Of course, what we need to realize is that we are all really really sick.

If you don’t realize how sick you are, then you think you should be first.

But the first shall be last.

It’s the sick that get the doctor.

The last will be first.

The Lord is amazingly gracious, and you and I need to deal with it.

How are we treating those whom nobody else wants?

We should be the most gracious people ourselves, right?

If our Lord is amazingly gracious, how much more should we be?!

I’m not saying that we don’t call sin “sin,” but what do we do next?

I hope, next, we love the sinners!

How about these people with their deathbed conversions?

How about these people with their prison conversions?

How about these people on death row who begin to follow Jesus at the very end of their despicable lives?

And they don’t spend years and years doing the hard work of following Jesus.

Peter just said, “We have left everything to follow you! What then will there be for us?”

And Jesus said, “Following me is more than worth it. A hundred times worth it!”

“But don’t begrudge my grace to those that are last to come in.”

Like the thief on the cross.

He gets the same denarius.

“Today, you will be with me in Paradise.”

Yes, we must continue to call sinners to repentance.

And many sinners do not want to hear that call.

I know that I often don’t!

But we should be the least judgmental of all people.

Christians should be the least judgmental of all people.

Are we known for being the least judgmental of all people?

Is the church known for being the most gracious group of people in the community?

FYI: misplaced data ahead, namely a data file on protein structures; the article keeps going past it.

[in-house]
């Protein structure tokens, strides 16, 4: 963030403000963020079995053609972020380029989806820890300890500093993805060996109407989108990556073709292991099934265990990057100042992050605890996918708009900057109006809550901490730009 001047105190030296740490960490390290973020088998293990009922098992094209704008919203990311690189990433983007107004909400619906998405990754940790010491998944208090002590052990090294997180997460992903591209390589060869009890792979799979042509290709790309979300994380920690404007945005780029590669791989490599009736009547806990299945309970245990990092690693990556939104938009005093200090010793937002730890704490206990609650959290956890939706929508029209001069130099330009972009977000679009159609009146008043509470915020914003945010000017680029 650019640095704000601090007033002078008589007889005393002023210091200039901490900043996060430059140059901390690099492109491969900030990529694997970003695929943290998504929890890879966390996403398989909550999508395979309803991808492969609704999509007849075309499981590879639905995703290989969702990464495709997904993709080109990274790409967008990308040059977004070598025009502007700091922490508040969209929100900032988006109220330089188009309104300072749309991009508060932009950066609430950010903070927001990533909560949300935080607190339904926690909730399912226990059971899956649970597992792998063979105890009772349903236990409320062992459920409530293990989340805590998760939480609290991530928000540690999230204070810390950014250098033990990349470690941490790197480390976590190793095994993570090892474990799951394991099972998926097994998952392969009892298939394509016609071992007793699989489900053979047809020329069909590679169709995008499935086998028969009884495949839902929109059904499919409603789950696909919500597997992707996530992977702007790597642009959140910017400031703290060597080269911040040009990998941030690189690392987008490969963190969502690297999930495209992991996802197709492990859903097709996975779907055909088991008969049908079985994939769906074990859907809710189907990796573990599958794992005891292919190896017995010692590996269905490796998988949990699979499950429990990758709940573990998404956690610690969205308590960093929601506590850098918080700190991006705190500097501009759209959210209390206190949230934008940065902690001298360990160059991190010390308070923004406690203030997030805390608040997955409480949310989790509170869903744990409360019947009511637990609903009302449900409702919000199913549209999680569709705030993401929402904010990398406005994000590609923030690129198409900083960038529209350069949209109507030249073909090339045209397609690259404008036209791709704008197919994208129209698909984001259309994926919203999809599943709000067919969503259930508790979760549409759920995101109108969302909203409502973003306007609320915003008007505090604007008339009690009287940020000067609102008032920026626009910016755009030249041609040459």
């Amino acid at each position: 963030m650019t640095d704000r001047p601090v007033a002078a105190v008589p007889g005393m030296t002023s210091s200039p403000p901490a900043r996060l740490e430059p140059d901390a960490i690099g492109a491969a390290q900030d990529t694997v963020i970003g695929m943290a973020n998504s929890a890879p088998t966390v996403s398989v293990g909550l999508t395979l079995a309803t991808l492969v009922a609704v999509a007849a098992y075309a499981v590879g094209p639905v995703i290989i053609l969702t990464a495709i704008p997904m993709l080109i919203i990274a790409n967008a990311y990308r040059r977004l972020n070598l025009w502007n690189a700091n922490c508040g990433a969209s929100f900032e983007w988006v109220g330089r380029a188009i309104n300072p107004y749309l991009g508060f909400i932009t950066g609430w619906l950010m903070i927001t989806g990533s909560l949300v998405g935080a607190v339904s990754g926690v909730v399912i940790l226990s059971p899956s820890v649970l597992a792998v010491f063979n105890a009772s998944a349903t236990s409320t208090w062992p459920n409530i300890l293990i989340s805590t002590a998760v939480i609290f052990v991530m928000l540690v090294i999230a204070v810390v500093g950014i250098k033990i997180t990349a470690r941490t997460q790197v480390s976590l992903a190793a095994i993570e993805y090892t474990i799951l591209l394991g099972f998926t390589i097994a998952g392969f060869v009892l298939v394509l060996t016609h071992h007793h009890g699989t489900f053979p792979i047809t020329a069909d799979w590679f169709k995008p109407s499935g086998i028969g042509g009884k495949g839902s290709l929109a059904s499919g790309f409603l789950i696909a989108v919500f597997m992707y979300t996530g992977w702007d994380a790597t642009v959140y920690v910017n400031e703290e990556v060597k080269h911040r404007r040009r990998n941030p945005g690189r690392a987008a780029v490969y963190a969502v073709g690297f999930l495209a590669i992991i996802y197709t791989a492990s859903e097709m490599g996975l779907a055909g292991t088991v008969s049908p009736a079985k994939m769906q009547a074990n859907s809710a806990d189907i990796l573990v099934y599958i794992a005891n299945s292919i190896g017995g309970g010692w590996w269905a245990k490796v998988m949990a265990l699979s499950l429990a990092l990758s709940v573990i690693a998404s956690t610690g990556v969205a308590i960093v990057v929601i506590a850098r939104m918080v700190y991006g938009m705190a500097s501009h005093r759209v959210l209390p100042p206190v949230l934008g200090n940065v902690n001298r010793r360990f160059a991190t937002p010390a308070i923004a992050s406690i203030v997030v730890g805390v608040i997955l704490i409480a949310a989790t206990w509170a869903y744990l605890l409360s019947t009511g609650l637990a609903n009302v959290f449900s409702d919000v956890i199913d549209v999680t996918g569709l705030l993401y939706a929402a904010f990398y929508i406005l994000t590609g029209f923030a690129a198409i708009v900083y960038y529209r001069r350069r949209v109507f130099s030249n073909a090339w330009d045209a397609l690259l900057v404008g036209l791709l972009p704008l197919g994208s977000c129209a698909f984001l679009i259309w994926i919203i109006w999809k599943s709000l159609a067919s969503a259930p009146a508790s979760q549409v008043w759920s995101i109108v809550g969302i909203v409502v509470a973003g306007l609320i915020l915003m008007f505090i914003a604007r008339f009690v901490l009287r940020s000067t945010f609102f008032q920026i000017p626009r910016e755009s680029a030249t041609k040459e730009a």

The Lord has shown us so much amazing grace.

And when someone repents of their sin, even if they have been really late to the party, we should rejoice and be glad for every ounce of grace they receive.

Even if it seems like they get more grace than we do!

Because that’s just Who our God is.

Don’t despise the undeserving latecomers to the kingdom.

Because the last will be first, and the first will be last.

That’s just how the Kingdom works.

And Jesus says that you and I need to deal with it.


***

Previous Messages in This Series:
01. The Genealogy of Jesus
02. The Birth of Jesus Christ
03. The Search for Jesus Christ
04. The Baptism of Jesus
05. The Temptation of Jesus
06. Following Jesus
07. Jesus' Sermon on the Mount
08. The Good Life (Part One)
09. The Good Life (Part Two)
10. You Are The...
11. Jesus and the First 2/3 of the Bible
12. But I Tell You
13. But I Tell You (2)
14. But I Tell You (3)
15. In Secret
16. Choose Wisely
17. Seek First His Kingdom
18. Generous
19. These Words of Mine
20. When He Saw the Crowds
21. When He Came Down from the Mountainside
22. Follow Me
23. Our Greatest Problem
24. Who Does He Think He Is?
25. Special Agents
26. Sheep Among Wolves
27. What To Expect On Your Mission
28. Are You the One?
29. Come to Me
30. The King of Rest
31. So Thankful!
32. Overflow
33. This Wicked Generation
34. Get It?
35. What Is Really Going On Here?
36. Baptizing the Disciples
37. The Treasure of the Kingdom
38. Living the Last Beatitude
39. Five Loaves, Two Fish, and Jesus
40. It Is I.
41. Worthless Worship
42. Great Faith in a Great God
43. The Pharisees and Sadducees
44. The Question and the Promise
45. Take Up His Cross
46. Like the Sun
47. Seed-Sized Faith
48. These Little Ones
49. If Your Brother Sins Against You
50. The Lord of Marriage
51. Drop Everything

0 comments: